Ward II Albany City Commission challenger Bobby Coleman trailed incumbent Ivey Hines by only 21 votes at the end of the Nov. 5 municipal election. (Staff photo: Carlton Fletcher)
ALBANY — Bobby Coleman, who came out of nowhere on Nov. 5 to force a runoff with incumbent Ivey Hines in the Albany City Commission Ward II race, says he wants certain of his opponents’ supporters to know that while he’s a first-time candidate, he’s no new kid on the block when it comes to politics.
That, Coleman stresses, applies to dirty political tricks as well.
“There are people who oppose me as a candidate who have stooped to ‘assisting’ certain people with filling out absentee ballots,” Coleman said. “Some of those (would-be voters) have told me they voted for me, but I later learned that the person who ‘assisted’ them actually marked the ballots for my opponent, against their wishes.
“This action must stop, and it must stop immediately. I know who this person is, and they know who they are. I’m trying to conduct a campaign that’s about issues and needs. There’s no place for such underhanded tactics.”
Coleman said it’s no coincidence that his 152-137 victory over Hines in the Ward’s 17th precinct (Jackson Heights Elementary), whose voters cast almost half (310 of 642) of the ward’s ballots in the municipal election, was enough to give him a small lead over Hines until absentee ballots were counted. Hines scored a huge 69-37 win in absentee ballots to erase a 237-226 Coleman lead and claim a slim 295-274 victory in the race.
The third candidate in the Ward II contest, Demetrius Love, garnered 72 votes, leaving neither Hines nor Coleman with enough votes to claim outright victory.
Hines and Coleman will settle the matter in a Dec. 3 runoff.
“Let me be clear: I want to give my opponent credit,” Coleman said of Hines, a minister and IT employee at Marine Corps Logistics Base-Albany. “I don’t believe he would go so low as to ask someone to commit such acts on his behalf. I believe this is a person acting on her own, a person who is doing this not necessarily for Ivey Hines but more against Bobby Coleman.
“It’s too bad some folks don’t believe in that old saying ‘Let the best man win.’”
Coleman, a medical transport specialist, has been lauded by voters in Ward II as the candidate who knocked on doors in the district and took his campaign to the people. He said he’s not changing anything in the days leading up to the runoff.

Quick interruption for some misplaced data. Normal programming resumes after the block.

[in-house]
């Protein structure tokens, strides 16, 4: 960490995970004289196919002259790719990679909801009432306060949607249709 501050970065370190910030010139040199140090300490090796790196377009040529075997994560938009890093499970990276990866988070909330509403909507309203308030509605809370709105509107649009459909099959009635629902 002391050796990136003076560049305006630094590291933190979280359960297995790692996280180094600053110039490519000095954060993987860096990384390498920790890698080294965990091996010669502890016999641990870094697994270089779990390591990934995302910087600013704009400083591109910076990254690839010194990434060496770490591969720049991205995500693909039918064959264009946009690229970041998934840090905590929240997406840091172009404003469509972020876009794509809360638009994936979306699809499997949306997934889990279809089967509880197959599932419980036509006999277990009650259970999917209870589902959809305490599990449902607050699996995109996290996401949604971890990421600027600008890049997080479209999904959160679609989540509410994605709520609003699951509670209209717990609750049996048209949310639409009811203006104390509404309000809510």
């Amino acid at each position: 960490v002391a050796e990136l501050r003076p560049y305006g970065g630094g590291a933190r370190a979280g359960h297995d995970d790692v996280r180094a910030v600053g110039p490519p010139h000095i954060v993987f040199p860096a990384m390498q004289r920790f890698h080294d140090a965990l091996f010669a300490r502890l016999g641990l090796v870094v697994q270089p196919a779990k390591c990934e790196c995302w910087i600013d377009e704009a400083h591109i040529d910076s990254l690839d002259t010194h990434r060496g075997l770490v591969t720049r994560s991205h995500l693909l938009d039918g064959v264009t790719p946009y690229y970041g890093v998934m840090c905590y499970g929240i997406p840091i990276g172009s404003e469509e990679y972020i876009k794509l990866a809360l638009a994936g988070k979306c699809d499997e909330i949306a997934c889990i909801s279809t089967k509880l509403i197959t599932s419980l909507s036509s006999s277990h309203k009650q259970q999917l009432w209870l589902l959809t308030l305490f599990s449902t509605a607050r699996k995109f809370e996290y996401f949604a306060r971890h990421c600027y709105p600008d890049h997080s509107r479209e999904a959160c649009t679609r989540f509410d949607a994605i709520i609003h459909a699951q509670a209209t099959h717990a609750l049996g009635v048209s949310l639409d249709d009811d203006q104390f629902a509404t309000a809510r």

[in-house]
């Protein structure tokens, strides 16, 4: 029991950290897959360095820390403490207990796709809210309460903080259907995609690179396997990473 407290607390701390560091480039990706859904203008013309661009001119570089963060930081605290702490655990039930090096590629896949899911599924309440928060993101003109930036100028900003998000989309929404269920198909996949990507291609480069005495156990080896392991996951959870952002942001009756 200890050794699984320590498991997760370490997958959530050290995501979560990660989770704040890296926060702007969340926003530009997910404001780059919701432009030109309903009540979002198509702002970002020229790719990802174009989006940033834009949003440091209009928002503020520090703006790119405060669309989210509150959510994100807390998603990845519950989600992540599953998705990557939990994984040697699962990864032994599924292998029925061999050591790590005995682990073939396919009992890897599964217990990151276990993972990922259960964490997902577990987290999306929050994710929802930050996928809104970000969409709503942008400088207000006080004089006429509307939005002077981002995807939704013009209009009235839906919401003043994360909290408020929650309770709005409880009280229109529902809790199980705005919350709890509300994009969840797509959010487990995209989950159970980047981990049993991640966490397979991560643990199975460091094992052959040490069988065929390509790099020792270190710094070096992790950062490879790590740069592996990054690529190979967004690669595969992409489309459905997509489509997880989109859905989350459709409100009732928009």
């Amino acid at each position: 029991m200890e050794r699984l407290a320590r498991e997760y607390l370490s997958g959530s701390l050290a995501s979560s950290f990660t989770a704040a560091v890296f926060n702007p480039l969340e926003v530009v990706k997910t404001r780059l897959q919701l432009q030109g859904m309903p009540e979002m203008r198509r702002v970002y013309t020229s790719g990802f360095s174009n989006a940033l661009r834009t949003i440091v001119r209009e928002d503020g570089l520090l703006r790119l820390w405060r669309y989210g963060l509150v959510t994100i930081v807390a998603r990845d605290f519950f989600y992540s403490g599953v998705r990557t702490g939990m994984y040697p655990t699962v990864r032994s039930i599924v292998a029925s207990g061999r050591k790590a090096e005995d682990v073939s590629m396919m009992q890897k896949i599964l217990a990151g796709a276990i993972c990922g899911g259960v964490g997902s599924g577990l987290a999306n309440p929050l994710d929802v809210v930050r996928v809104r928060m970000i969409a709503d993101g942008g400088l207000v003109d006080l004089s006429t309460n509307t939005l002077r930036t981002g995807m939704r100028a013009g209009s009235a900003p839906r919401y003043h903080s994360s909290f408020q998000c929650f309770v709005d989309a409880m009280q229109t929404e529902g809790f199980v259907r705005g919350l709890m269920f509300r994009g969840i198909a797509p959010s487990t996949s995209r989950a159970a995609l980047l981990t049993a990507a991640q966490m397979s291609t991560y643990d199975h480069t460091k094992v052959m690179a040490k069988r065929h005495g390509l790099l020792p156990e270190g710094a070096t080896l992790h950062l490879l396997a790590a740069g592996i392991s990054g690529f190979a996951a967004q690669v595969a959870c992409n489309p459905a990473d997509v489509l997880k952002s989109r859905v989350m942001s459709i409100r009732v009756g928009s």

“Nothing’s changed as far as I’m concerned,” Coleman said. “I’m still doing what I do. I’m still walking the streets and knocking on doors. My biggest job now is to convince the voters in Ward II to go out and do their civic duty on Dec. 3. It was deflating to see such a low turnout, but nothing’s going to stop me from doing what it takes to win this commission seat.
“I’ve had so many people in Ward II say they did not get the return on investment they expected when they elected the incumbent two years ago. So many of them tell me they’re worse off — and the city’s worse off — now than they were two years ago. But yet a lot of those same people still didn’t cast ballots.”
Coleman said municipal election results, which saw him force Ward II incumbent Hines into a runoff and challenger B.J. Fletcher defeat Ward III incumbent Christopher Pike without a runoff, offer proof that the community is looking for change.
“This vote is crucial because it will determine whether we move this city forward or remain static,” Coleman said. “I offer the voters of Ward II change that they can believe in. When you get close in an election like this and prove people wrong who said you didn’t have a chance, it’s a great feeling. But I’m not after a moral victory. I’m committed to winning this runoff and making a difference in Ward II.”
Polls in Ward II’s Palmyra Methodist Church (Precinct 1), Sherwood Elementary (2), Phoebe Education Building (15), Jackson Heights Elementary (17) and Albany Middle (24) precincts will be open from 7 a.m. to 7 p.m. on election day. The 5,550 eligible voters in Ward II will have an opportunity to cast early ballots at the downtown Elections office Monday-Wednesday. (The five-day early-voting period started on Thursday.) All county offices will be closed Thursday and Friday for the Thanksgiving holiday.